In 1900: The home of Dr. Wilton Mason, the proud owner of Lodi’s first horseless carriage, located at the corner of what is now N. School St. and W. Elm Street in Downtown Lodi.
1890s postcard printed for Stockton’s El Pinal Vineyard winery and estate. Dr. Dean L. Mawdsley collection, California State Library.
Early 1900s “Vineyard Scene” in Lodi wine country.
Early 1900s view of Pine and Sacramento Street before the construction of the Lodi Arch, with the original Lodi Hotel to the left (across Sacramento from the Lodi Train Depot, which is out of this picture).
One of the earliest colorized picture postcards commemorating the Lodi Mission Arch, shortly after it was built for the 1907 Lodi Tokay Carnival.
1908 postcard showing “Wild Grape Vines” (native species) which Lodi’s original settlers found hanging from trees all along the Mokelumne, Calaveras, Cosumnes, and Dry Creek waterways.
Picture postcard (mailed out in 1909) depicting the nearly mile-long procession of grape growers entering the city beneath the Lodi Arch on the first day of the 1907 Tokay Carnival.
Dramatic arrival of “Queen Zinfandel” at the 1907 Tokay Carnival, turning down Sacramento St. from the Lodi Arch past the Beckman Welch Thompson Grocers store, owned and operated by three of Lodi’s leading citizens.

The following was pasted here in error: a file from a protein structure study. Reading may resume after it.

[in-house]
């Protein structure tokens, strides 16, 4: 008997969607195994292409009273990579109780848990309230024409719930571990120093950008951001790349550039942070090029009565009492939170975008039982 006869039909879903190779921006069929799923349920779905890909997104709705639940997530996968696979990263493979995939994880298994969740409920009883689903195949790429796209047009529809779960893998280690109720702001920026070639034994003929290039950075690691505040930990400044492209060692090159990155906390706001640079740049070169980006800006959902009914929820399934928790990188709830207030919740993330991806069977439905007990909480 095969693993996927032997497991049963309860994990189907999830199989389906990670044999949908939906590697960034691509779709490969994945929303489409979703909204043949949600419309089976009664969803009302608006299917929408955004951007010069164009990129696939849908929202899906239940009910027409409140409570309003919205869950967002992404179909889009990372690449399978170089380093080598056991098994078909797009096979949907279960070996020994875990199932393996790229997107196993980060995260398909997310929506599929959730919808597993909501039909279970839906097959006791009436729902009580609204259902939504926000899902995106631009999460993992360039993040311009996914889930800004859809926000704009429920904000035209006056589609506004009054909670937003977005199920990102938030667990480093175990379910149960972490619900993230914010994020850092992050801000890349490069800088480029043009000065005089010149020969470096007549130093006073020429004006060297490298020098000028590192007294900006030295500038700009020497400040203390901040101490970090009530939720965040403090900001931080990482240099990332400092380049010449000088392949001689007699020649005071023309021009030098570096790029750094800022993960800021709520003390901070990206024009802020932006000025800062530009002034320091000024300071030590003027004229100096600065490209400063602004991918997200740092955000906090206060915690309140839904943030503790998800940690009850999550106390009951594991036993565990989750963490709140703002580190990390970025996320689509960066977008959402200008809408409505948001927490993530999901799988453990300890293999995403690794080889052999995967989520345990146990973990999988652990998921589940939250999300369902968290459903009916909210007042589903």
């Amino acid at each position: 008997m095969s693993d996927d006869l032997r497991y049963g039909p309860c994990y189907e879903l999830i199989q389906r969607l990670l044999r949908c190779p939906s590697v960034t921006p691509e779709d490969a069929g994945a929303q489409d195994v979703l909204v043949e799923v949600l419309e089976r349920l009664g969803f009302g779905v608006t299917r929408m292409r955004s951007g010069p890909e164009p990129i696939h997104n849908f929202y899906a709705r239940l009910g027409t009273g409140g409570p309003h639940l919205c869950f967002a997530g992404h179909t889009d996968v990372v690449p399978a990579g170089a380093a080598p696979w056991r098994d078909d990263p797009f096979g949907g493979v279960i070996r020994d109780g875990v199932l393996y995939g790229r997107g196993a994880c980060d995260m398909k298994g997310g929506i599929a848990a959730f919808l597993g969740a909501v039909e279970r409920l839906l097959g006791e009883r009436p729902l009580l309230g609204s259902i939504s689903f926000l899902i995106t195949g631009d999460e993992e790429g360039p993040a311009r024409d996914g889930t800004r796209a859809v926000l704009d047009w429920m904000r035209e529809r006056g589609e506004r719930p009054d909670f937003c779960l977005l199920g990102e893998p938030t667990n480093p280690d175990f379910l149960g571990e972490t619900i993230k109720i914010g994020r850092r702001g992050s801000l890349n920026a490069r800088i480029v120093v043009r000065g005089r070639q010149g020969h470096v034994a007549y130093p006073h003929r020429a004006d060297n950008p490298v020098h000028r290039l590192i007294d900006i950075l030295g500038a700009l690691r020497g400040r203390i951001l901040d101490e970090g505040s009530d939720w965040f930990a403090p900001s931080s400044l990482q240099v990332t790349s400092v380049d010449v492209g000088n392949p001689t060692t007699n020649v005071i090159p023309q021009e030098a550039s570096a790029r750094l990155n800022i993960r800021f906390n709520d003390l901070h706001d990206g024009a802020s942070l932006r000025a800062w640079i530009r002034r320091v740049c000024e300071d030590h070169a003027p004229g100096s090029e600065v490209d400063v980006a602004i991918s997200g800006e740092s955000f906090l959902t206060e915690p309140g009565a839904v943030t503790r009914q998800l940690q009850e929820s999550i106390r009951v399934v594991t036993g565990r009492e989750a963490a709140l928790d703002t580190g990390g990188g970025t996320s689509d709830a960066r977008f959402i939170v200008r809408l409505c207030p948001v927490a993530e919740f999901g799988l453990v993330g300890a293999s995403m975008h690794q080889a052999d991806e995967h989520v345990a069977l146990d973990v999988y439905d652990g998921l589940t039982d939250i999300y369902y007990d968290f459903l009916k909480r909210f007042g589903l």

Picture postcard showing the 1907 Tokay Carnival’s Queen Zinfandel (center) and her “royal” court, consisting of local beauties all chosen by popular vote by the local populace.
1907 postcard celebrating Bertha de Almado, the 1907 Tokay Carnival’s “Queen Zinfandel,” holding a signature cluster of Flame Tokay.
1907 postcard depicting Fowler Barns, a Lodi farm planted to head trained Flame Tokay producing grapes that had by then become Lodi’s leading contributor to the local economy.
1909 picture postcard showing the bounties of Flame Tokay, the grape that brought prosperity to Lodi.
1909 colorized postcard showing one of Lodi’s more prosperous “Country” homes.
Around 1909, Downtown Lodi’s W. Elm St., still unpaved, lined with towering trees.
On a card postmarked in 1909, the landmark Hill House located across S. School St. from the U.S. Post Office; the Queen Anne Victorian style residence of George Washington and Mary Lewis Hill; later (in 1948) moved from Downtown Lodi to a neighborhood on S. Church St. where it is now an occasionally viewable museum.
1910 picture postcard paying homage to Lodi’s leading product (Flame Tokay) and grape packers.
1911 picture postcard proudly depicting a Woodbridge Irrigation Company canal bringing Mokelumne River waters to the vineyards.
1914 picture postcard telling friends and family that “You can’t beat Lodi!”.
1915 postcard printed for Hotel Lodi (not to be confused with the Lodi Hotel, torn down at the corner of Sacramento and Pine in 1912), built at the corner of S. School and W. Pine, across the street from the Lodi Opera House, and renowned for being one of the first hotels to feature rooms with their own bathrooms, showers, and telephones.
1915 postcard invitation to the Grand Opening of Hotel Lodi.
1915 postcard showing a Central California Traction Company electric streetcar on Lodi’s Sacramento Rd. at the corner of Pine St.; a passenger service that once ran from the Port of Stockton to Sacramento.
1936 postcard showing a “Chinese Maiden” in the streets of Lodi.